Public cloud computing, convenient and cost-saving, has replaced the large, on-site server rooms usually relied upon by companies. Data once saved in server rooms is stored in data centres often far from the company site, managed by a cloud provider that secures and protects the data.
But at what point can convenience lead to privacy invasions?
Data storage and transmission falls under a number of laws that vary by each country or region. Data stored off-premise may fall under different rules than data stored on-premise, especially if the centre keeping that data is part of a multi-national storage solution.
"When data is stored on-premise, as it is with the traditional data centre model, an organisation has complete control over where the data sits at rest, how the data is stored, and who has access to the data,” Alan Murphy wrote for Forbes in January of last year.
The European Union’s Safe Harbor laws deem that United States companies that sign up for the Safe Harbor list must prove they can provide "adequate” protection for personal data before they are allowed to exchange data with EU companies. Regardless of the Safe Harbor law, however, the data is still vulnerable to the USA PATRIOT Act, and may be intercepted and acquired by the US government for "counter-terrorism” purposes.
This inequality in legal protection of data between the EU and the US could lead to egregious data privacy concerns for companies that require absolute guarantee of data privacy, especially since many of the large, US-based cloud providers, such as Google, refuse to comment on data centre practices.[ Related White Paper: How Virtual Data Centres Transform IT's Ability to Add Value]
Concerns Across Boundaries
In a case study by ZDnet, author Zack Whittaker noted that, despite Safe Harbor laws, the Information Commissioner’s Office in the UK published "cautionary words of advice” regarding the outsourcing of data to non-European Economic Area member state countries—including the US.
Some companies work with EU subsidiaries of Google and Microsoft for their cloud services, ensuring that their data remains in data centres within the EU and are under EU law instead of US law. However, according to the ICO, even EU based, wholly-owned subsidiary companies are vulnerable to the USA PATRIOT Act.
"The USA PATRIOT Act could be used to get EU-sourced information from a U.S. company,” an ICO official said in the case study. "If the US company approached the EU company with a request for the information, then the EU company would have to consider whether to disclose the data."
According to the case study, these subsidiaries, while wholly-owned and controlled in the EU, would still be required to comply with their US parent organisations and may have to disclose data that would then be under jurisdiction of the Patriot Act.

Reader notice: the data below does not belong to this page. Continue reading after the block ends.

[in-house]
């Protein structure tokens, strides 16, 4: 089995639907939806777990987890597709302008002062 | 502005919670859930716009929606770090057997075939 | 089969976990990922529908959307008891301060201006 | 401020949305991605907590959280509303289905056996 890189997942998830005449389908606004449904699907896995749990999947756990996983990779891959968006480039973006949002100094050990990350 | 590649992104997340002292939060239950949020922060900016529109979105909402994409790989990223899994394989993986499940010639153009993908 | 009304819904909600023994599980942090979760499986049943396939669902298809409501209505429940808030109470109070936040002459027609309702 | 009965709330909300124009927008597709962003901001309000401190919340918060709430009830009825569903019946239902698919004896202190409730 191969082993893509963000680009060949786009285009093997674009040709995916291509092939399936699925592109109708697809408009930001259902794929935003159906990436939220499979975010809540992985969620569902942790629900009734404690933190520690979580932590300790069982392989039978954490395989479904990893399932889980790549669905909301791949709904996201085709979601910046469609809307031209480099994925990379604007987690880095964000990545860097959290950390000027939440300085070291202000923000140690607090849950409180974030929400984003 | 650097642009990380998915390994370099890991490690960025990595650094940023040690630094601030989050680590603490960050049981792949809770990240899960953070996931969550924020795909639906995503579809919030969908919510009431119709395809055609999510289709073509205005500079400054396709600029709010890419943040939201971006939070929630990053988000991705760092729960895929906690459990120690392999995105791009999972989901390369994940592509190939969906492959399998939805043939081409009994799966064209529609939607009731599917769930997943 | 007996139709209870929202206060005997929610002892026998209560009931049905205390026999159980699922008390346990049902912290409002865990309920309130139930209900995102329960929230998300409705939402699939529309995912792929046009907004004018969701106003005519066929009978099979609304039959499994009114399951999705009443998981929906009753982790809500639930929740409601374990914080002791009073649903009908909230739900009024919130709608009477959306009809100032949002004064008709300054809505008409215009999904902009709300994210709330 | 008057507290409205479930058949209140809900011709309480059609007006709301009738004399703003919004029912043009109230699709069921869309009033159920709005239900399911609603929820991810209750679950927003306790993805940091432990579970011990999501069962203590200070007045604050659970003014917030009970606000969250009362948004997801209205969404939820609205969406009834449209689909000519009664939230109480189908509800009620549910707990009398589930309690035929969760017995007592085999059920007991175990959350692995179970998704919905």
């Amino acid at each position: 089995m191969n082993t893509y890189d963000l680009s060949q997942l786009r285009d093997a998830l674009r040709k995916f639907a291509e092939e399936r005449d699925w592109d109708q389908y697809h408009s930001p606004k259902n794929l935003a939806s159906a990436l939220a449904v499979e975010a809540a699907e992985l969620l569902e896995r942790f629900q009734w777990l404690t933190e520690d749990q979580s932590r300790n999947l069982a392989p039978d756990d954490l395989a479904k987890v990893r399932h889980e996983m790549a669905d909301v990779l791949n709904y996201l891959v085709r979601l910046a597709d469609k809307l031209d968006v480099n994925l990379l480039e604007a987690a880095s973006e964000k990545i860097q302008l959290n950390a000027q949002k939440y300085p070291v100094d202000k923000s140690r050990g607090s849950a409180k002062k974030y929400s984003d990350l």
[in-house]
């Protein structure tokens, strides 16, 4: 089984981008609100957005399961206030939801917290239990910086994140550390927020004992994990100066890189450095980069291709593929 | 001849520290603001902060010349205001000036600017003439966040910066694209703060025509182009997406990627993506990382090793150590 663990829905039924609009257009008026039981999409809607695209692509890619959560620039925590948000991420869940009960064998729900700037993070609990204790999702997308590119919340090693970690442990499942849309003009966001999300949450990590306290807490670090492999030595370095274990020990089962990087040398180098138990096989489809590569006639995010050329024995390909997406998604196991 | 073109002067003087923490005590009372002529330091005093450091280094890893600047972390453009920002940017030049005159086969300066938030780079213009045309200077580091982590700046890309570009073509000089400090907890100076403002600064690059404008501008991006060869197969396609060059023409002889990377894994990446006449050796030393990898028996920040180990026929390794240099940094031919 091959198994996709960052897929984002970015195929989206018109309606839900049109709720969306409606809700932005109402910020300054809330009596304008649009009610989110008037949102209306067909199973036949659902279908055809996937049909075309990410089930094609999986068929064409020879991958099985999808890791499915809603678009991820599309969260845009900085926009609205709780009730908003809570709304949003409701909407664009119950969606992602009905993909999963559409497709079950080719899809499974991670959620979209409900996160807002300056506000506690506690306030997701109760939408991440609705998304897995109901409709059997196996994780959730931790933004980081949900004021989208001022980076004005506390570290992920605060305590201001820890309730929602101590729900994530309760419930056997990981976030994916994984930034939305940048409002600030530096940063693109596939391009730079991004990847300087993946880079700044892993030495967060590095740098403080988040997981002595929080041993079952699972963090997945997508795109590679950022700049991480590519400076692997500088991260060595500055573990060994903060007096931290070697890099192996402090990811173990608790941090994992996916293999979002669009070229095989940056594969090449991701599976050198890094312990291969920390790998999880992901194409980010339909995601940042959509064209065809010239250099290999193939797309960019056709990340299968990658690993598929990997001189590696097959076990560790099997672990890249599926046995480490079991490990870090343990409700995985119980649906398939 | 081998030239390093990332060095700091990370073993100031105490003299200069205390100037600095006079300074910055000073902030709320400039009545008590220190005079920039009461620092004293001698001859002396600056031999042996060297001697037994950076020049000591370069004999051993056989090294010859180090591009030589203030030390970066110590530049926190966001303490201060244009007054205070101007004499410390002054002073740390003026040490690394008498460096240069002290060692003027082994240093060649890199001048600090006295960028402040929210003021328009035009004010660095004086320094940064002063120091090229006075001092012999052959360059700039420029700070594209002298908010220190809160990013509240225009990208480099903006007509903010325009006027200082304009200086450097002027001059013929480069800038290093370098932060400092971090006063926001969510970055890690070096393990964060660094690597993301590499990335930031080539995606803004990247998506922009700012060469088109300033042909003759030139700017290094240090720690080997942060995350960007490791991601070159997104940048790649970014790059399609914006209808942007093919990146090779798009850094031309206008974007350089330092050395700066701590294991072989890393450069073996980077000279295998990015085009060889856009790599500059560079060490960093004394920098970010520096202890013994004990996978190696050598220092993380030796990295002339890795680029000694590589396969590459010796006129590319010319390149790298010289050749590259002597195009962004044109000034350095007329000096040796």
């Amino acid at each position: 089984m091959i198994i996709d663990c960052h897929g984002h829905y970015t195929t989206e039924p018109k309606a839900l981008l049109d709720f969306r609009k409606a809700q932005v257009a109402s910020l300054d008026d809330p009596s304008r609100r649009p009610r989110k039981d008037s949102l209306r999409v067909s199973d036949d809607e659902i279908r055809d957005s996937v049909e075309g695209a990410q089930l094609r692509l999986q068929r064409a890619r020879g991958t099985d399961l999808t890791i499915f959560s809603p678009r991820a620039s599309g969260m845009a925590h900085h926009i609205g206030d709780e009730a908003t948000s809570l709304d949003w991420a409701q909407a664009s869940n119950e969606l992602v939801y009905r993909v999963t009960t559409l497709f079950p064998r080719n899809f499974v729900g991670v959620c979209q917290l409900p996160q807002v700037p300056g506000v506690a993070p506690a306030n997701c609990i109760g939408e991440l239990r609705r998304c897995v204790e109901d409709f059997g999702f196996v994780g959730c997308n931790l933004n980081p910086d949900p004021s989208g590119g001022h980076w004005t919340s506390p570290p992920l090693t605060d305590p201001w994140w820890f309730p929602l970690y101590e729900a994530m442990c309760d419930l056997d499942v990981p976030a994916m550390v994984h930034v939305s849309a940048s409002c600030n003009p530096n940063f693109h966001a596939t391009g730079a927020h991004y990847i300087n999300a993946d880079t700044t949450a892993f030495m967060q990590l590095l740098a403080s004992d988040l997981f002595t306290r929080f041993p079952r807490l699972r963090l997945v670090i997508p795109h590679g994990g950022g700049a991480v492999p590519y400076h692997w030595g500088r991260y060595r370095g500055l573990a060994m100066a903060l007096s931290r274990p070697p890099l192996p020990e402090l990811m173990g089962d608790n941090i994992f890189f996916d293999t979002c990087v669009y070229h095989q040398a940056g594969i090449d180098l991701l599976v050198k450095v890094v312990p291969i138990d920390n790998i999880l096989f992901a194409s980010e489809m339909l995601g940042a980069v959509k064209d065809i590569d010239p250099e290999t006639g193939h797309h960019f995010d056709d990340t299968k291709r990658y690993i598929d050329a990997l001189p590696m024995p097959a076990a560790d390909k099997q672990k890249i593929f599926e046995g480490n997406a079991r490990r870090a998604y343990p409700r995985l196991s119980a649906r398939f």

But it doesn’t stop there. According to the case study, companies like Google and Microsoft cannot guarantee "that data supplied by EU customers and housed in datacentres on European soil will not leave the European Economic Area under any circumstances.”
Is it at all possible, then, to ensure complete data privacy for your company?
In all, cloud computing is still largely in its infancy concerning legislation. Luckily, a number of workarounds and solutions exist that won’t hamper the usefulness of cloud storage.
A simple solution is to choose a cloud provider whose data centres are located within the geographical territories that you specify. Some providers own their own networks as well as data centres, ensuring that they know not only where the data is held, cut can control access to it as its on their own network.
Encryption and tokened-reference systems have also been proposed solutions (so long as encryption keys and references stay off the cloud).
If data privacy is less of a concern, Google and Microsoft’s cloud offerings are certainly viable options for cloud applications. If keeping your data airtight is a priority, consider looking beyond the gloss and ask some searching questions.
Questions To Ask Your Cloud Provider
For EU companies especially, asking questions and staying informed will help ensure the privacy of your data.
Is cloud computing the core business of the cloud service provider?
Who owns and controls the data centres where our data will be stored?
Where are these data centres located?
Can we specify which localities we want our data to reside in? eg Keep solely within the UK or within the European state?
Who owns and controls the network?
Is there any third-party / outsourcing involved in the contract?
Other than authorised personnel, who else can access your data?
Check the financial viability of the provider - there are some horror stories where providers have gone bankrupt and left their customers very concerned.
By addressing these questions, your organisation can ensure data privacy within the cloud, and remain viable even when data storage is off-premise.
Image courtesy of FutUndBiedl on Flickr.